With native payments, it looks like Mark Zuckerberg wants to make Instagram an e-commerce platform as well

From being labelled as ‘Snapchat copycats’ after ripping off the app’s Stories feature in 2016, Instagram has left Snapchat trailing by a massive margin.

Back in March 2017, Instagram had announced that it was working on a way for users to book services via a company’s business profile on the app. This was after Instagram had announced that it had more than a million advertisers on its platform.

What it did not mention at the time, was that it was also planning to integrate a native payments system into the app. It might have taken them a while to have it implemented, but shopping on Instagram without having to leave the app at all may soon be a reality. At the moment, this feature is only available to some users in the US. 



Now, it has been less than a week since we saw Facebook CEO Mark Zuckerberg take the stage at Facebook 's annual developer conference, F8 2018, and announce a number of small, but definitive, changes that will shape the way Facebook, WhatsApp and Instagram develop over the next year. What he did not talk about in detail was about how he was planning to integrate an e-commerce into Facebook's varied social media platforms.

But where exactly is Facebook headed with this?

Well, Instagram is certainly not the first app owned by Facebook to have an integrated payment system, and neither is it the first platform where Facebook has allowed businesses to offer their services. Beginning with chatbots for businesses on Messenger to the introduction of Marketplace in the Facebook app and also introducing WhatsApp for Business, Facebook has tried to cater to businesses over the past year but had so far not really thought about a native payment system to be built into the app. Would Instagram offer a solution on that front?

Instagram's built in native appointment booking. Image: TechCrunch

Instagram's built-in native appointment booking. Image: TechCrunch

On its parent app, Facebook has provided businesses with a way to set up business profiles, host products campaigns, enlist their website and set up automated chatbots to interact directly with customers. All of it, without having to pay a penny. It also very recently introduced Marketplace into the iOS and Android app which lets you buy and sell items directly to the interested person. If that sounds a lot like OLX or eBay, then Marketplace is probably gunning for the same audience. However, Facebook will not take responsibility for a seller or buyer’s actions on the platform, nor will it offer you a secure payment option.

In another massive step towards forming its own payments platform, Facebook also began beta testing a feature which lets Messenger users recharge mobile phones and other prepaid services. While it is currently limited to just that, it is expected to become a full-fledged peer-to-peer and peer-to-merchant payment soon, if things go as planned during the testing phase.

Brian Acton, co-founder of WhatsApp (L) and Jan Koum, co-founder and CEO of WhatsApp. Reuters

Brian Acton, co-founder of WhatsApp (L) and Jan Koum, co-founder and CEO of WhatsApp. Reuters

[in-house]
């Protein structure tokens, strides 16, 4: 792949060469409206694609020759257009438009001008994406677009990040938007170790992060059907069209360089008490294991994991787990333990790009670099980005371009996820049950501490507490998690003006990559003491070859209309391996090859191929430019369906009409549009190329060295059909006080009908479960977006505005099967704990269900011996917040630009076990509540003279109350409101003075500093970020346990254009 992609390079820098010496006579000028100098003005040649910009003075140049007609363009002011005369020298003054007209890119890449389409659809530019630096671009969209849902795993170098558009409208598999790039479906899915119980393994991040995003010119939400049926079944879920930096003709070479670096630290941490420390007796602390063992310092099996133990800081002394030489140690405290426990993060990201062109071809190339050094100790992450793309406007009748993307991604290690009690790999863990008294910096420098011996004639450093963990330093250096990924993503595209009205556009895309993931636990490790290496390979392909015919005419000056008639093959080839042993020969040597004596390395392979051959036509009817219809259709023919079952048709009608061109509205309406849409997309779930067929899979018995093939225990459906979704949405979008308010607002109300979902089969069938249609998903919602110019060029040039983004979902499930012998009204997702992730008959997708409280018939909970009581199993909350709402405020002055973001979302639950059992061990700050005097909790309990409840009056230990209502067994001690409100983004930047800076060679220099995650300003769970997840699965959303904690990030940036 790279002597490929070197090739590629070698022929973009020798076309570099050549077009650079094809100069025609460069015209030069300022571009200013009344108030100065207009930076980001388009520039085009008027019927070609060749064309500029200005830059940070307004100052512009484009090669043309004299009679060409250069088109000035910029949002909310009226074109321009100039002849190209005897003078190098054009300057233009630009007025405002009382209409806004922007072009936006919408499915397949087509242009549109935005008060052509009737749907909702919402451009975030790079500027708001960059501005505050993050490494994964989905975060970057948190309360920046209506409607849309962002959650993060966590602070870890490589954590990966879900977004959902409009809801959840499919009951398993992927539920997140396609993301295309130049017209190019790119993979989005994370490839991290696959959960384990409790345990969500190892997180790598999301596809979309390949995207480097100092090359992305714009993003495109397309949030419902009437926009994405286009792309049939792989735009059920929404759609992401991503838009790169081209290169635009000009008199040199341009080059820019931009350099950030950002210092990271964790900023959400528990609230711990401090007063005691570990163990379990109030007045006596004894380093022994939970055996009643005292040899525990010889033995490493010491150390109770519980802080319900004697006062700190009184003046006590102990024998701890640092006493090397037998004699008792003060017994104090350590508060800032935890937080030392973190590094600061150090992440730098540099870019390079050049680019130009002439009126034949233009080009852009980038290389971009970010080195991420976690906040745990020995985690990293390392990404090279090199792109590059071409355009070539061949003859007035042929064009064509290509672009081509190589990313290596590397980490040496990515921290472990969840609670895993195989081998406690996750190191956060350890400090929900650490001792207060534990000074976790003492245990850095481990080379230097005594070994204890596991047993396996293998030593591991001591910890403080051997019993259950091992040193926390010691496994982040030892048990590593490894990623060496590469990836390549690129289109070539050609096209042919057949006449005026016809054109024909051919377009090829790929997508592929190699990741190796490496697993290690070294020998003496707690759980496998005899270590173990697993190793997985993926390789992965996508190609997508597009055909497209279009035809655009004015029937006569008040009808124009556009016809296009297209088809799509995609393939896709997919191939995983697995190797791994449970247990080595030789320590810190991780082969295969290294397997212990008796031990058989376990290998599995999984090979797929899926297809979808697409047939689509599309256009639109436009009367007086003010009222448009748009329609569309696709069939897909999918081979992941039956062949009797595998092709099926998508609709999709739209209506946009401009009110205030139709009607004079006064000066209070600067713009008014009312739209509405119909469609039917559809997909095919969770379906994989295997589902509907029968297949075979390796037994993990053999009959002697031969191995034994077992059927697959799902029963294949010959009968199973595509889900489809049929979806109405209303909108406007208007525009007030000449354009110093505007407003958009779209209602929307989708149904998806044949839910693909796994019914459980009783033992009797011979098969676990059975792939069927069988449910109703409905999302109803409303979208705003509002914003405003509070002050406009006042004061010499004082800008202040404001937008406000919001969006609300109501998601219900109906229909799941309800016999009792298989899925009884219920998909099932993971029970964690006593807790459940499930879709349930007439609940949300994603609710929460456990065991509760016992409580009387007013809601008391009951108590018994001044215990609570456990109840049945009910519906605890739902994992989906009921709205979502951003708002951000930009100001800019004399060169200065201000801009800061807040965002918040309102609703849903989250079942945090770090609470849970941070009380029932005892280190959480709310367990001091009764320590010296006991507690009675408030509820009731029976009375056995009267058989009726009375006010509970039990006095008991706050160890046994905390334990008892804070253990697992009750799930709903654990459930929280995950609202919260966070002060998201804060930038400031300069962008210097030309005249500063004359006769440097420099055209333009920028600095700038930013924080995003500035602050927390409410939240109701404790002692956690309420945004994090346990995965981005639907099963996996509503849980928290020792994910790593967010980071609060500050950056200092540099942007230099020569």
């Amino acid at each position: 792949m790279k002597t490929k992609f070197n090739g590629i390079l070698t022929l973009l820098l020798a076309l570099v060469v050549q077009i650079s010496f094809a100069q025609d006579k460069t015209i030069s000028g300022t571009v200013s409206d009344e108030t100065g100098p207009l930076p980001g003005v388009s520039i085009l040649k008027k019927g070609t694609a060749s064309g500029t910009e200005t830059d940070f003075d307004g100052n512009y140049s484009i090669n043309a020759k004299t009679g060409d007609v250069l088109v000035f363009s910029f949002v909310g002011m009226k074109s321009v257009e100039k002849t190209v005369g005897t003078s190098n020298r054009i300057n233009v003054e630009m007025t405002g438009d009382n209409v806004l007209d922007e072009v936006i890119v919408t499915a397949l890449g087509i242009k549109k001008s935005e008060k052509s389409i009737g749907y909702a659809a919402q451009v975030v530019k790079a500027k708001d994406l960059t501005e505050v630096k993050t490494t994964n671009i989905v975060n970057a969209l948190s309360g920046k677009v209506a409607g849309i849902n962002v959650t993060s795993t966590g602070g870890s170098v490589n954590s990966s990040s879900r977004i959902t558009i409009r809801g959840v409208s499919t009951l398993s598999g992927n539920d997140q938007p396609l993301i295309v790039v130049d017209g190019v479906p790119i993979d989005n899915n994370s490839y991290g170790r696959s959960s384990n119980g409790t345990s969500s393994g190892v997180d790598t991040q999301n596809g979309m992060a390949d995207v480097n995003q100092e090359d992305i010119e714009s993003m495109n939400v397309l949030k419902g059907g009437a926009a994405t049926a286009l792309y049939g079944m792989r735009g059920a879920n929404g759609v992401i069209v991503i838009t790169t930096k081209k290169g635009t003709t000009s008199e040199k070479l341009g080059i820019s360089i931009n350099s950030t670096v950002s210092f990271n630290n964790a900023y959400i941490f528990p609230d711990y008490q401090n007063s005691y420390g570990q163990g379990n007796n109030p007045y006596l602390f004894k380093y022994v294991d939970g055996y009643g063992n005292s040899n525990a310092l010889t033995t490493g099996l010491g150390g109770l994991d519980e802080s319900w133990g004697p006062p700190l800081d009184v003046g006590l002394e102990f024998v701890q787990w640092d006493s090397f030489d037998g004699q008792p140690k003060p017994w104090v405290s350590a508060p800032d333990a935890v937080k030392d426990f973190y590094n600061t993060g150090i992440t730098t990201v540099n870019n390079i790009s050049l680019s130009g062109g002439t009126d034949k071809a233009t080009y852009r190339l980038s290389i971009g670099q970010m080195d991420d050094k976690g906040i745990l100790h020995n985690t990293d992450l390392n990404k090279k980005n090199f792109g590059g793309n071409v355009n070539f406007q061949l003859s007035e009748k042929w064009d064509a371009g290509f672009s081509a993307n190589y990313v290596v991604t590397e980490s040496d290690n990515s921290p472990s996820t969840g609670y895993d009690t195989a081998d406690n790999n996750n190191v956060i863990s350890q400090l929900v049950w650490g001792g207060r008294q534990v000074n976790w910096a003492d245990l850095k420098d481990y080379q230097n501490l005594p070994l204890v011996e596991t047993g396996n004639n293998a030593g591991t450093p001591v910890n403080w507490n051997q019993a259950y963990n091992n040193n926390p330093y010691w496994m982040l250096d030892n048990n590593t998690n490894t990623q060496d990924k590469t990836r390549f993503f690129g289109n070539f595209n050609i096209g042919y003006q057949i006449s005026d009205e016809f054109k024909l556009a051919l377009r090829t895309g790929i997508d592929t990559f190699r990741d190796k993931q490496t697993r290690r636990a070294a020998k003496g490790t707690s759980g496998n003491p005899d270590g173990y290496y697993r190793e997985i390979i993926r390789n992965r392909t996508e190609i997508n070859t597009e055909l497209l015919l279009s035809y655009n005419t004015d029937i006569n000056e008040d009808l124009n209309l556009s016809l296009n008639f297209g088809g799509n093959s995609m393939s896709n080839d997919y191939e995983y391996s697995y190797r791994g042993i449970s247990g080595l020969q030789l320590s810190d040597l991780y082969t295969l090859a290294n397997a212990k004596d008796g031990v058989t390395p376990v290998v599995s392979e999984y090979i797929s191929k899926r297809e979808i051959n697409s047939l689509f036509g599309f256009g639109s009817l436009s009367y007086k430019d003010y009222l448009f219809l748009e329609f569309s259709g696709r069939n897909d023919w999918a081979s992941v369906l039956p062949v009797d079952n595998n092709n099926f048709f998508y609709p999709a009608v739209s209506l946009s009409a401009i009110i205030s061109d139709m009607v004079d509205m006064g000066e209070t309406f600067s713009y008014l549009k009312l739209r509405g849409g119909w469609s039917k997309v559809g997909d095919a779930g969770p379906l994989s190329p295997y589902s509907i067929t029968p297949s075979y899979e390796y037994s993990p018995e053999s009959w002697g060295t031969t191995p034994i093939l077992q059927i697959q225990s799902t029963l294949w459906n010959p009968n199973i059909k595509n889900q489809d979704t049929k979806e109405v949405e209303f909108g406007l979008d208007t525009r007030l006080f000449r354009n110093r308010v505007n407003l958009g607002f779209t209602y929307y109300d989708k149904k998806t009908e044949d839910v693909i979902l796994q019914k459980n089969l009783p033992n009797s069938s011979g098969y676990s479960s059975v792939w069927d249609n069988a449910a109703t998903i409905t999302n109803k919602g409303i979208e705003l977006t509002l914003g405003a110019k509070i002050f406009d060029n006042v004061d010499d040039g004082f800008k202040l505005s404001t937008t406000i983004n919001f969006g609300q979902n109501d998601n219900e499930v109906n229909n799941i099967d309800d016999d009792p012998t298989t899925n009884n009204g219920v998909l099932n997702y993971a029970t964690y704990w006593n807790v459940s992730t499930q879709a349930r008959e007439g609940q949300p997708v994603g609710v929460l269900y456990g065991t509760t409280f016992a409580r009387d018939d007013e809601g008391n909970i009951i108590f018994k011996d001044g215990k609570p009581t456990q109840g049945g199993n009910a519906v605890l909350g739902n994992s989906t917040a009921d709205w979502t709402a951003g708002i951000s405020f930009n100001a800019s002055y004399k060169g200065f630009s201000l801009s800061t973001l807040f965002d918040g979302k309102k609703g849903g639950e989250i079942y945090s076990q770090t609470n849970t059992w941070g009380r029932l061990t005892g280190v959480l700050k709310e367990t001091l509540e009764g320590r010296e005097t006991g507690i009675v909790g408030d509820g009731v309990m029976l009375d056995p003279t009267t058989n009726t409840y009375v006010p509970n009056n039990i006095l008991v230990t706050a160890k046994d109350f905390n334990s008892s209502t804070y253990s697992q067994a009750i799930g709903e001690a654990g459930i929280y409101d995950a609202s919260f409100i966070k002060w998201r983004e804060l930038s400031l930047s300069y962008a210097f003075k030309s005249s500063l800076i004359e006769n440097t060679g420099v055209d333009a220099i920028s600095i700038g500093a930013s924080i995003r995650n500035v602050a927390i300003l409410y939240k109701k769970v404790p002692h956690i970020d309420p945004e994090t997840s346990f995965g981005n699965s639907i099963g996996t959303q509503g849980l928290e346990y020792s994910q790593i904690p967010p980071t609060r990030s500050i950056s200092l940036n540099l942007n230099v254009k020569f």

That brings us to WhatsApp, a property owned by Facebook, but where it sells no ads, no subscription costs and at least at the surface does not seem to be letting out user-information to any third-party agency. There’s also WhatsApp Business, a separate app or platform for small businesses to interact better with their customers. But there is no monetisation happening there either. Yet.

A major reason why Facebook has not been able to monetise WhatsApp so far could be the presence of Jan Koum, the co-founder of WhatsApp who fought tooth and nail against any form of ads or surveillance on the platform. But Koum just left WhatsApp and also left Facebook’s board of advisors along with it. So you could expect to see a lot of changes in the coming months as far as WhatsApp is concerned.

Instagram has been a platform that has grown enormously since Facebook bought it in 2012. It did take time for things to pick up the pace, but with over 500 million daily active users currently, it has emerged as not only one of the most popular image/video sharing platforms but also one of the most marketable platforms for ads and sponsored content. It was only a matter of time before Facebook introduced a monetisation feature on it. Ads are one part of it, letting businesses directly sell their products or services on Instagram is the logical next step.

Instagram's native payment option is only available to select users in the US and UK so far. Image: TechCrunch

Instagram's native payment option is only available to select users in the US and UK so far. Image: TechCrunch

Looking at the number of features being tested on Instagram, Facebook surely wants Instagram to be more than just an image sharing social media network. From being labelled as ‘Snapchat copycats’ after Facebook blatantly ripped off Snapchat’s Stories feature and built it into Instagram, it has left Snapchat trailing by a massive margin. With the introduction of the ‘Paid Partnership’ tag to letting users see a ‘Shop’ option directly below their favourite fashion label, Facebook seems to have picked the right time to get more and more people invested on Instagram platform. The kind of numbers and growth Instagram has shown with Stories, in addition to its monthly user base — around 800 million — makes the platform ripe for monetisation.

Facebook certainly looks to be pushing its e-commerce ambitions with these new features. Its user base justifies those kind of investments. But will that come at a further cost to data privacy? Only time will tell.

The native payments feature on Instagram could pave the way for introducing it on other Facebook properties as well. It's certainly a bet which Facebook hopes will pay off.

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